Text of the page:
Office Christmas Party
Another reminder that allowing your cast to madly improvise instead of actually providing a coherent script with a scintilla of inherent logic often leads to…
"The Game of their Lives" tells the story of an astonishing soccer match in 1950, when an unsung team of Americans went to Brazil to compete in the World Cup, and defeated England, the best team in the world. So extraordinary was the upset, I learn on the Internet Movie Database, that "London bookmakers offered odds of 500-1 against such an preposterous event," and "The New York Times refused to run the score when it was first reported, deeming it a hoax."
So it was a hell of an upset. Pity about the movie. Obviously made with all of the best will in the world, its heart in the right place, this is a sluggish and dutiful film that plays more like a eulogy than an adventure. Strange, how it follows the form of a sports movie but has the dutiful feeling of an educational film. And all the stranger because the director, David Anspaugh, has made two exhilarating movies about underdogs in sports, "Hoosiers" (1986) and "Rudy" (1993).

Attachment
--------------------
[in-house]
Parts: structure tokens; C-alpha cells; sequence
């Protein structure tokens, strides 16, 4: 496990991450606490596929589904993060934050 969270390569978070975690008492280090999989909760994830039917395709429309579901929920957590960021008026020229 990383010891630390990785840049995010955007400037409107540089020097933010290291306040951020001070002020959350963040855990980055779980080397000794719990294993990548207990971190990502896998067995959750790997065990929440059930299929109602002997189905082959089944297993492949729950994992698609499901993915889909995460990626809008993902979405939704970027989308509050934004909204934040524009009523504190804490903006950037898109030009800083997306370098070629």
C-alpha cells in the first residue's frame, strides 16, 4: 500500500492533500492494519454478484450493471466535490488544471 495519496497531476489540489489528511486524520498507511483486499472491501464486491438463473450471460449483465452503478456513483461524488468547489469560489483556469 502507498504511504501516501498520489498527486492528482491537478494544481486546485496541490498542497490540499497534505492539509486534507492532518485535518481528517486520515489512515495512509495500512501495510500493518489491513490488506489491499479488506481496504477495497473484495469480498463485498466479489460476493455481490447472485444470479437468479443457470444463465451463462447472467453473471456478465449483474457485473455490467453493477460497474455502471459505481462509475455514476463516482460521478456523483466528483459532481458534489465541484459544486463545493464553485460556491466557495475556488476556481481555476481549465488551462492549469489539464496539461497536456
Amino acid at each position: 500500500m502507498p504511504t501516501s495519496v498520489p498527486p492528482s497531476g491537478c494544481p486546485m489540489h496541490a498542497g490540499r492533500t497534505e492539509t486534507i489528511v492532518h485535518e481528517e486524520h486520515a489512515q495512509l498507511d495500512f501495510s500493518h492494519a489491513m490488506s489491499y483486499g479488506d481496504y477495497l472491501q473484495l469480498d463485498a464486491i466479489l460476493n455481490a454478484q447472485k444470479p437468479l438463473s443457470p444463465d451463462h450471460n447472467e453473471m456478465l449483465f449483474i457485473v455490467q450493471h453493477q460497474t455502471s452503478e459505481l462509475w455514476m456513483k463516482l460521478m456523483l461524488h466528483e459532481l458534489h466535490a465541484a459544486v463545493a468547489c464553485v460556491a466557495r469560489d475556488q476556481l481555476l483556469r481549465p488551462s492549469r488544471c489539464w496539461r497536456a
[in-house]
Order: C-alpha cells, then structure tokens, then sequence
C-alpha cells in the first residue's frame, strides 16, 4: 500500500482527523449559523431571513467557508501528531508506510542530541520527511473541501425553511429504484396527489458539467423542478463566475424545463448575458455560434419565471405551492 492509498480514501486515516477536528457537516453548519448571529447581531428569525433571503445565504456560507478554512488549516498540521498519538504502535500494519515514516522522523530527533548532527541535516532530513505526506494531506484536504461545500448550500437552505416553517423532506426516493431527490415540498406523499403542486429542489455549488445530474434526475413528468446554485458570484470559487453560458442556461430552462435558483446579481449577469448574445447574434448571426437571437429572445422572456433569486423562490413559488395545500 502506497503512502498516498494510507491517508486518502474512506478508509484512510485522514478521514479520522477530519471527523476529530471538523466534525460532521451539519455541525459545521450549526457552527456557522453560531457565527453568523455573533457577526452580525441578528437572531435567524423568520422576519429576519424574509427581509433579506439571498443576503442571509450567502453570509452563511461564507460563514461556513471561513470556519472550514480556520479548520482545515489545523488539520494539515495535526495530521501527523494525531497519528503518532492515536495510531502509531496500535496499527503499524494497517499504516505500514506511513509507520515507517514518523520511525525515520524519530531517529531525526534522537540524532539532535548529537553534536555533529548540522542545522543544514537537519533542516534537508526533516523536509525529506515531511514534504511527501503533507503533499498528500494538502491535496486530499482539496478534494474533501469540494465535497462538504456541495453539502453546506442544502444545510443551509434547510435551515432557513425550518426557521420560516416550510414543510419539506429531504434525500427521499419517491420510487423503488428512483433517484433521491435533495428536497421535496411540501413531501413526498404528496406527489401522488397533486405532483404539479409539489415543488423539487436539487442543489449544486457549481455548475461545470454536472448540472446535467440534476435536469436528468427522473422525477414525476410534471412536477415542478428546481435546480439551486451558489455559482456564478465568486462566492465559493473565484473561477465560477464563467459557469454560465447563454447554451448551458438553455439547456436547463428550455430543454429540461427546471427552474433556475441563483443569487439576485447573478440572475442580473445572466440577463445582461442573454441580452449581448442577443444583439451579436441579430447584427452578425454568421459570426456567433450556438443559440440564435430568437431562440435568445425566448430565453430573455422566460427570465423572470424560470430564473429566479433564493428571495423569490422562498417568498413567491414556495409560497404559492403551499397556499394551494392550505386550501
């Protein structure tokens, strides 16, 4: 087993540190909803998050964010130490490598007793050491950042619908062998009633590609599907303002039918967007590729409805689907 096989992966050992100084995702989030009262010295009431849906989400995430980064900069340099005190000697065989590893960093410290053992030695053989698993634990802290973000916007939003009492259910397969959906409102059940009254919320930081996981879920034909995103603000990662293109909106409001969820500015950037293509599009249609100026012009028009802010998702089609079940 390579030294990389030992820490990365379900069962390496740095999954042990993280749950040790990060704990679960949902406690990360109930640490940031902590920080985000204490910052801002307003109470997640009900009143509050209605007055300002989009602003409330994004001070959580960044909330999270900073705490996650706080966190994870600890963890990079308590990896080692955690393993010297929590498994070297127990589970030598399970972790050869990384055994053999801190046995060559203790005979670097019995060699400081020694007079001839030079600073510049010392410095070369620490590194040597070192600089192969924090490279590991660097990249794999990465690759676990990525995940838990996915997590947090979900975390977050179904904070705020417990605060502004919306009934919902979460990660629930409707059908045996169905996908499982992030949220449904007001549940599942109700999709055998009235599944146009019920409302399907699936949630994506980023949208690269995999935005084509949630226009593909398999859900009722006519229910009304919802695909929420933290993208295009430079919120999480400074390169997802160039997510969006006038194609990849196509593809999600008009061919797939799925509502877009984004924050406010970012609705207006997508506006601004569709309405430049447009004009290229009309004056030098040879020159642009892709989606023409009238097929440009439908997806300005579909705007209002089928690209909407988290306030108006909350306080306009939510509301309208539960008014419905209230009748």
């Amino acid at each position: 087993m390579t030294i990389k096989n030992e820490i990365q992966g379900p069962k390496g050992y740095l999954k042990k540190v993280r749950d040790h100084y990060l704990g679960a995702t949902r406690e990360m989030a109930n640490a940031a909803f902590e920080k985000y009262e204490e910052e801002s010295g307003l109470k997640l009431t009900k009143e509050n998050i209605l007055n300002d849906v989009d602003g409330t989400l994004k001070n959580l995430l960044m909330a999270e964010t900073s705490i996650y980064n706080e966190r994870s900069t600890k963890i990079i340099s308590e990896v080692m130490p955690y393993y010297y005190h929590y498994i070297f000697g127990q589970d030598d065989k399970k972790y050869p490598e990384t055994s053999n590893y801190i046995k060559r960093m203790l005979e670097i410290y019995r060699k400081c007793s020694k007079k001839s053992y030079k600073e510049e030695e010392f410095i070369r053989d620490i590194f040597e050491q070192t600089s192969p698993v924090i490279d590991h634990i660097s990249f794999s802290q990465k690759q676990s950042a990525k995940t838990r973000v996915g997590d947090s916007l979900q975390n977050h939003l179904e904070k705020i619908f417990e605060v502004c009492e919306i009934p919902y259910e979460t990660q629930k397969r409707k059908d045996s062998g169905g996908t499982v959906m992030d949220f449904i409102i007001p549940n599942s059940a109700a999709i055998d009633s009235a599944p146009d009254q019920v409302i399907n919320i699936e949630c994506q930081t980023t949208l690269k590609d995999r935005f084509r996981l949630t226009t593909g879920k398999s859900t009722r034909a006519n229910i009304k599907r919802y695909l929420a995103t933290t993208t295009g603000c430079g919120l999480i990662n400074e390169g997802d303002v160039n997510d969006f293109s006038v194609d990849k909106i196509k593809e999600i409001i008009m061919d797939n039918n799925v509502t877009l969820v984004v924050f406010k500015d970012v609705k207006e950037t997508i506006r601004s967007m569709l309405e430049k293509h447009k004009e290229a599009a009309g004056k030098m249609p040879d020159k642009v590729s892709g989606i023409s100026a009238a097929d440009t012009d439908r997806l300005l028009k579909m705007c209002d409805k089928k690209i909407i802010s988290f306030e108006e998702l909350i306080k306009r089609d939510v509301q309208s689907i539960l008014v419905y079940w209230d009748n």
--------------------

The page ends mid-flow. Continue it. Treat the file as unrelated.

In those films, he knew how to crank up the suspense and dramatize the supporting characters. Here, it feels more like a group of Calvin Klein models have gathered to pose as soccer players from St. Louis. Shouldn't there be at least one player not favored by nature with improbably good looks? And at least a couple who look like they're around 20 instead of 35? And a goalie who doesn't look exactly like Gerard Butler, who played "The Phantom of the Opera"? True, Frank Borghi, the goalie, is played by Butler, but that's no excuse; in "Dear Frankie," Butler played a perfectly believable character who didn't look like he was posing for publicity photos.
The one personal subplot involves a player who thinks he can't go to Brazil because it's a conflict with his wedding day. Instead of milking this for personal conflict, Anspaugh solves it all in one perfunctory scene: The coach talks to the future father-in-law, the father-in-law talks to his daughter, she agrees to move up the wedding, and so no problem-o.